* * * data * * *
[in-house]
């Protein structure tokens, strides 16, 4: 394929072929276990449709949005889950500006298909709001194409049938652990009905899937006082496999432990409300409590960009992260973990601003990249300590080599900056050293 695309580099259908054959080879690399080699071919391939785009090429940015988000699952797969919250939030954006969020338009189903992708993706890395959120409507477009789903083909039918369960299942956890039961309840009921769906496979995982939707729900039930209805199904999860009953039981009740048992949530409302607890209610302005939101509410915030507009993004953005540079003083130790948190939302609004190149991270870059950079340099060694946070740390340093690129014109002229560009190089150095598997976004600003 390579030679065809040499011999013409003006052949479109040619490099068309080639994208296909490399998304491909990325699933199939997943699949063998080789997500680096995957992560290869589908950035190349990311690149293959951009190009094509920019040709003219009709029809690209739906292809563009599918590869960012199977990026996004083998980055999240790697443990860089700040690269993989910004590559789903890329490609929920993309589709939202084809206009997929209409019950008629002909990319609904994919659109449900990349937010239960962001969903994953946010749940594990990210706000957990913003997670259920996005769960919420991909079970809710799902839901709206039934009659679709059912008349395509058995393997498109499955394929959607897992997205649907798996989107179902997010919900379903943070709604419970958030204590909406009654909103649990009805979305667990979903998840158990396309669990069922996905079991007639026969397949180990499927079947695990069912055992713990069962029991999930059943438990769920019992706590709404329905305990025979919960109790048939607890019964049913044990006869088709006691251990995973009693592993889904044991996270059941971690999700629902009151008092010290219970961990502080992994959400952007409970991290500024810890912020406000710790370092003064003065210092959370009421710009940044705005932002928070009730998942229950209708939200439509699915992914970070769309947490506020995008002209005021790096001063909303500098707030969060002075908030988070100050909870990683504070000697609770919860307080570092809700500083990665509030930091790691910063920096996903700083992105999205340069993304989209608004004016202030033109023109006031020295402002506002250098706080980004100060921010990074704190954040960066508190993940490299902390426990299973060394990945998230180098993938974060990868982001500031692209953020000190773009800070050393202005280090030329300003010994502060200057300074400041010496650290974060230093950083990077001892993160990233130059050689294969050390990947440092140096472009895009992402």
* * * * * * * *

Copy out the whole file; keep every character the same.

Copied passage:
[in-house]
């Protein structure tokens, strides 16, 4: 394929072929276990449709949005889950500006298909709001194409049938652990009905899937006082496999432990409300409590960009992260973990601003990249300590080599900056050293 695309580099259908054959080879690399080699071919391939785009090429940015988000699952797969919250939030954006969020338009189903992708993706890395959120409507477009789903083909039918369960299942956890039961309840009921769906496979995982939707729900039930209805199904999860009953039981009740048992949530409302607890209610302005939101509410915030507009993004953005540079003083130790948190939302609004190149991270870059950079340099060694946070740390340093690129014109002229560009190089150095598997976004600003 390579030679065809040499011999013409003006052949479109040619490099068309080639994208296909490399998304491909990325699933199939997943699949063998080789997500680096995957992560290869589908950035190349990311690149293959951009190009094509920019040709003219009709029809690209739906292809563009599918590869960012199977990026996004083998980055999240790697443990860089700040690269993989910004590559789903890329490609929920993309589709939202084809206009997929209409019950008629002909990319609904994919659109449900990349937010239960962001969903994953946010749940594990990210706000957990913003997670259920996005769960919420991909079970809710799902839901709206039934009659679709059912008349395509058995393997498109499955394929959607897992997205649907798996989107179902997010919900379903943070709604419970958030204590909406009654909103649990009805979305667990979903998840158990396309669990069922996905079991007639026969397949180990499927079947695990069912055992713990069962029991999930059943438990769920019992706590709404329905305990025979919960109790048939607890019964049913044990006869088709006691251990995973009693592993889904044991996270059941971690999700629902009151008092010290219970961990502080992994959400952007409970991290500024810890912020406000710790370092003064003065210092959370009421710009940044705005932002928070009730998942229950209708939200439509699915992914970070769309947490506020995008002209005021790096001063909303500098707030969060002075908030988070100050909870990683504070000697609770919860307080570092809700500083990665509030930091790691910063920096996903700083992105999205340069993304989209608004004016202030033109023109006031020295402002506002250098706080980004100060921010990074704190954040960066508190993940490299902390426990299973060394990945998230180098993938974060990868982001500031692209953020000190773009800070050393202005280090030329300003010994502060200057300074400041010496650290974060230093950083990077001892993160990233130059050689294969050390990947440092140096472009895009992402």